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June 08, 2011
June 09, 2011
November 05, 2008
The bi-partisan, governor-led, Gates-funded, Aspen-housed Commission on No Child Left Behind has produced a report that should be called No Idea Left Behind. Unfortunately, only a fraction of those ideas are sound.
This sprawling 200-plus-page document, capped with some 75 separate recommendations, adumbrates a solution to almost every problem ailing American education, and heralds several innovative reform ideas. What it doesn't do is sketch a coherent vision for NCLB version 2.0.
First, though, some raisins in this pudding: the Commission outlines an interesting and politically plausible path toward voluntary national standards and tests based on NAEP. It proffers some solid thinking about end-of-high-school academic expectations for students and how these might be married to NCLB. It has some good thoughts on longitudinal data systems. It would give principals the authority to bar weak teachers from transferring into their schools. It would allow states to use growth models in their accountability systems, giving credit to schools whose students are on track to reach proficiency within three years. (This is especially important for charter schools, which often enroll students who start out several years behind.) It seeks to ensure that needy schools get an equitable share of state and district resources before the federal Title I dollars are added on top. (This would give high-poverty schools the buying power to recruit and retain top-notch teachers--especially if they are also allowed to offer incentive pay.)
Not bad. But now take a deep breath. The future the Commission imagines is one in which the federal government has ever more power over the nation's schools; its summary recommendations use the word "require" (usually followed by the word "states") at least 35 times.
This behavior is not unusual in the odd world of blue-ribbon commissions where it's easier to throw in every member's pet idea than to set priorities and be strategic. And the notions this particular commission chose to promote are more innovative than most. Yet its basic approach to NCLB reform ignores the major lesson of the past five years: While it's hard to force recalcitrant states and districts to do things they don't want to do, it's impossible to force them to do those things well (see here). With enough regulations, enforcement actions and threats of monies withheld, Washington can usually coerce states and districts to comply with the letter of the law, but not with its spirit. Yet when it comes to the hard, messy work of improving schools (and teachers, principals, etc.), compliance isn't good enough. What's needed is a new federal-state compact, an approach focused laser-like on results and truly flexible as to the means by which they're produced, one that grapples with America's federalist system rather than pretending it doesn't exist.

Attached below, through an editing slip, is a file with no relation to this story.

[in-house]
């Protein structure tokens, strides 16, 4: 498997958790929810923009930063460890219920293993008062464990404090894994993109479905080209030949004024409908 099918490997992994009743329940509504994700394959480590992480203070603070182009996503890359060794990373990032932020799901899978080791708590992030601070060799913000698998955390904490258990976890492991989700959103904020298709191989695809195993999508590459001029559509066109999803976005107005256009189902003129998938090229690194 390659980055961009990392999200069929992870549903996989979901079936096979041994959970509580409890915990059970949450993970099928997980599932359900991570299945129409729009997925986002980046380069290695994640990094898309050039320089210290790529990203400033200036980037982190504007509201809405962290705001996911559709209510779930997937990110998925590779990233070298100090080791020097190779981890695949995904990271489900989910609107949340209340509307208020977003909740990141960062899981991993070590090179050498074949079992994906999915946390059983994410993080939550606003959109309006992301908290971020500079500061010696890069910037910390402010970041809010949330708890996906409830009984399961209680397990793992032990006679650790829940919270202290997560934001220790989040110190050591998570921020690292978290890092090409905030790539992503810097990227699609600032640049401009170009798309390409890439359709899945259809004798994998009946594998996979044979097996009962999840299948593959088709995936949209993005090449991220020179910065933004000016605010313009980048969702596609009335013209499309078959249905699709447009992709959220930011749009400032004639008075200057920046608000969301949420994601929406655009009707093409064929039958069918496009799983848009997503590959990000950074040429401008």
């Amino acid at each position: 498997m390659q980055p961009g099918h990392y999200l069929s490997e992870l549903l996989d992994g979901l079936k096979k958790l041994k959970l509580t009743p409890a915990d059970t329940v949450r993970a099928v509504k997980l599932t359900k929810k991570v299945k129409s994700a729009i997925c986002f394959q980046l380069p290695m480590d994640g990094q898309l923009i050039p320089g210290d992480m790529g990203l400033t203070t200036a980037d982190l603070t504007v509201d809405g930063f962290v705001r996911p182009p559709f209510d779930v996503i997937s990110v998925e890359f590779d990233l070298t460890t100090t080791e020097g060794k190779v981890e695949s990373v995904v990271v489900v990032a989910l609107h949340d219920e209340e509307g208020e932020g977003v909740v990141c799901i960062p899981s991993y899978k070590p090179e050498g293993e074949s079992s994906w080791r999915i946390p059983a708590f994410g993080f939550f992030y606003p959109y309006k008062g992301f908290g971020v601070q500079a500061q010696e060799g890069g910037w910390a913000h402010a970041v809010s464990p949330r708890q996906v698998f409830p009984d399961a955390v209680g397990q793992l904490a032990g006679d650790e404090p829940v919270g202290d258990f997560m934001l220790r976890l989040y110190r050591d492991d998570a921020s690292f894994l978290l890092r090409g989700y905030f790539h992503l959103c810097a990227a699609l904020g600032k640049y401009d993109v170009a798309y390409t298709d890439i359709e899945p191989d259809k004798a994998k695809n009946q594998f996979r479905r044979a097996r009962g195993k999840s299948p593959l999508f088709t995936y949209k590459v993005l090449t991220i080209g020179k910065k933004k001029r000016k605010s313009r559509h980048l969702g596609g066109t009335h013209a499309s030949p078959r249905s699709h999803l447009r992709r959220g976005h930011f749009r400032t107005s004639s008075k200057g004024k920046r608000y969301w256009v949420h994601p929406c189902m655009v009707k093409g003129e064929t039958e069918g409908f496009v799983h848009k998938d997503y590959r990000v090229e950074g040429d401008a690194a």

The theme to the Commission's proposals, insofar as there is one, is "Do more, and do what Uncle Sam tells you to do." If NCLB 1.0 ran 700 pages, the statutory version of this one would likely take 1,700. It fixes a few flaws, but mostly it piles new mandates on top, more or less the way the last IDEA revision heaped new requirements atop the old rather than solving the problems caused by the old. In its 75 recommendations, alongside the 35 "requires" we counted just six "allows" or "permits." This suggests that the Commission is approximately six times more interested in issuing new federal mandates than providing flexibility to states, districts or schools.